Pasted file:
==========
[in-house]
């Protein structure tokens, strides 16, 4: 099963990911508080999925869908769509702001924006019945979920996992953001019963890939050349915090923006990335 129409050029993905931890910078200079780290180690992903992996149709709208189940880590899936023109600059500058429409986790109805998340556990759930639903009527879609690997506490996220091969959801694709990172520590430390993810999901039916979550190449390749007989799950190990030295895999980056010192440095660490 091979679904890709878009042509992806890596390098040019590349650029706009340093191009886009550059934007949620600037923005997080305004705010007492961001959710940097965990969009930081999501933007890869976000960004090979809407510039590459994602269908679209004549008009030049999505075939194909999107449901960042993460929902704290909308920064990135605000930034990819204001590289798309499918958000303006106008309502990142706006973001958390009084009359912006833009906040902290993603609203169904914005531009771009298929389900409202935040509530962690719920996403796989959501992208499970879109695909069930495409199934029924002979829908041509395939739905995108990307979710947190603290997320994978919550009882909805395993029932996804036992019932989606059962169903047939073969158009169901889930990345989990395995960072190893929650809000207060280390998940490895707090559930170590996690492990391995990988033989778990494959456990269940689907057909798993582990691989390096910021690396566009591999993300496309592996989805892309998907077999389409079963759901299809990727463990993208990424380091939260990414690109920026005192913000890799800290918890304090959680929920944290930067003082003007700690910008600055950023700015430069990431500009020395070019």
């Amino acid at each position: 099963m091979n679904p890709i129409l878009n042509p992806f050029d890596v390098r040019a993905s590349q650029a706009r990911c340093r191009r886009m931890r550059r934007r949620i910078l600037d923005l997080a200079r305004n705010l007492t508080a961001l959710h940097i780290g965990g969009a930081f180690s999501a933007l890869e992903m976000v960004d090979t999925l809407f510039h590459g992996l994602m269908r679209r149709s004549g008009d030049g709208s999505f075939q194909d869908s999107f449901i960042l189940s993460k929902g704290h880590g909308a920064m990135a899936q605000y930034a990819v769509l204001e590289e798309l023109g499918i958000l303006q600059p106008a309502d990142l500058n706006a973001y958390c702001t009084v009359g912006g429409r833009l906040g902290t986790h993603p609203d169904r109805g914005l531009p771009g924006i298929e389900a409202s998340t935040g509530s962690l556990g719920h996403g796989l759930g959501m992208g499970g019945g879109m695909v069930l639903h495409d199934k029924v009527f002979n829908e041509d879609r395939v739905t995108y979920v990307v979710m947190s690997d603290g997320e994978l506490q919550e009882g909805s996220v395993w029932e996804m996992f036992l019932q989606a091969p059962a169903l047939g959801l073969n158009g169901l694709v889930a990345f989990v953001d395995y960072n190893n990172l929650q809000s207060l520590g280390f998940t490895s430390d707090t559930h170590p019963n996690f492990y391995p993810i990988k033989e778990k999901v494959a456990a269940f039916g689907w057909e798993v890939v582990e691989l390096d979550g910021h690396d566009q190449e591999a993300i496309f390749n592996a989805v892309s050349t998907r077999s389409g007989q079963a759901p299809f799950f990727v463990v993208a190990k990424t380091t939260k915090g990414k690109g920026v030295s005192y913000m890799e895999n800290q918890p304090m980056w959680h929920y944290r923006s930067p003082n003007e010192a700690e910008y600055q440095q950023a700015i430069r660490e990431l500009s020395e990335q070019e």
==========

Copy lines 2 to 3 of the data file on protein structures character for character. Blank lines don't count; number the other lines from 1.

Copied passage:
């Protein structure tokens, strides 16, 4: 099963990911508080999925869908769509702001924006019945979920996992953001019963890939050349915090923006990335 129409050029993905931890910078200079780290180690992903992996149709709208189940880590899936023109600059500058429409986790109805998340556990759930639903009527879609690997506490996220091969959801694709990172520590430390993810999901039916979550190449390749007989799950190990030295895999980056010192440095660490 091979679904890709878009042509992806890596390098040019590349650029706009340093191009886009550059934007949620600037923005997080305004705010007492961001959710940097965990969009930081999501933007890869976000960004090979809407510039590459994602269908679209004549008009030049999505075939194909999107449901960042993460929902704290909308920064990135605000930034990819204001590289798309499918958000303006106008309502990142706006973001958390009084009359912006833009906040902290993603609203169904914005531009771009298929389900409202935040509530962690719920996403796989959501992208499970879109695909069930495409199934029924002979829908041509395939739905995108990307979710947190603290997320994978919550009882909805395993029932996804036992019932989606059962169903047939073969158009169901889930990345989990395995960072190893929650809000207060280390998940490895707090559930170590996690492990391995990988033989778990494959456990269940689907057909798993582990691989390096910021690396566009591999993300496309592996989805892309998907077999389409079963759901299809990727463990993208990424380091939260990414690109920026005192913000890799800290918890304090959680929920944290930067003082003007700690910008600055950023700015430069990431500009020395070019």
């Amino acid at each position: 099963m091979n679904p890709i129409l878009n042509p992806f050029d890596v390098r040019a993905s590349q650029a706009r990911c340093r191009r886009m931890r550059r934007r949620i910078l600037d923005l997080a200079r305004n705010l007492t508080a961001l959710h940097i780290g965990g969009a930081f180690s999501a933007l890869e992903m976000v960004d090979t999925l809407f510039h590459g992996l994602m269908r679209r149709s004549g008009d030049g709208s999505f075939q194909d869908s999107f449901i960042l189940s993460k929902g704290h880590g909308a920064m990135a899936q605000y930034a990819v769509l204001e590289e798309l023109g499918i958000l303006q600059p106008a309502d990142l500058n706006a973001y958390c702001t009084v009359g912006g429409r833009l906040g902290t986790h993603p609203d169904r109805g914005l531009p771009g924006i298929e389900a409202s998340t935040g509530s962690l556990g719920h996403g796989l759930g959501m992208g499970g019945g879109m695909v069930l639903h495409d199934k029924v009527f002979n829908e041509d879609r395939v739905t995108y979920v990307v979710m947190s690997d603290g997320e994978l506490q919550e009882g909805s996220v395993w029932e996804m996992f036992l019932q989606a091969p059962a169903l047939g959801l073969n158009g169901l694709v889930a990345f989990v953001d395995y960072n190893n990172l929650q809000s207060l520590g280390f998940t490895s430390d707090t559930h170590p019963n996690f492990y391995p993810i990988k033989e778990k999901v494959a456990a269940f039916g689907w057909e798993v890939v582990e691989l390096d979550g910021h690396d566009q190449e591999a993300i496309f390749n592996a989805v892309s050349t998907r077999s389409g007989q079963a759901p299809f799950f990727v463990v993208a190990k990424t380091t939260k915090g990414k690109g920026v030295s005192y913000m890799e895999n800290q918890p304090m980056w959680h929920y944290r923006s930067p003082n003007e010192a700690e910008y600055q440095q950023a700015i430069r660490e990431l500009s020395e990335q070019e």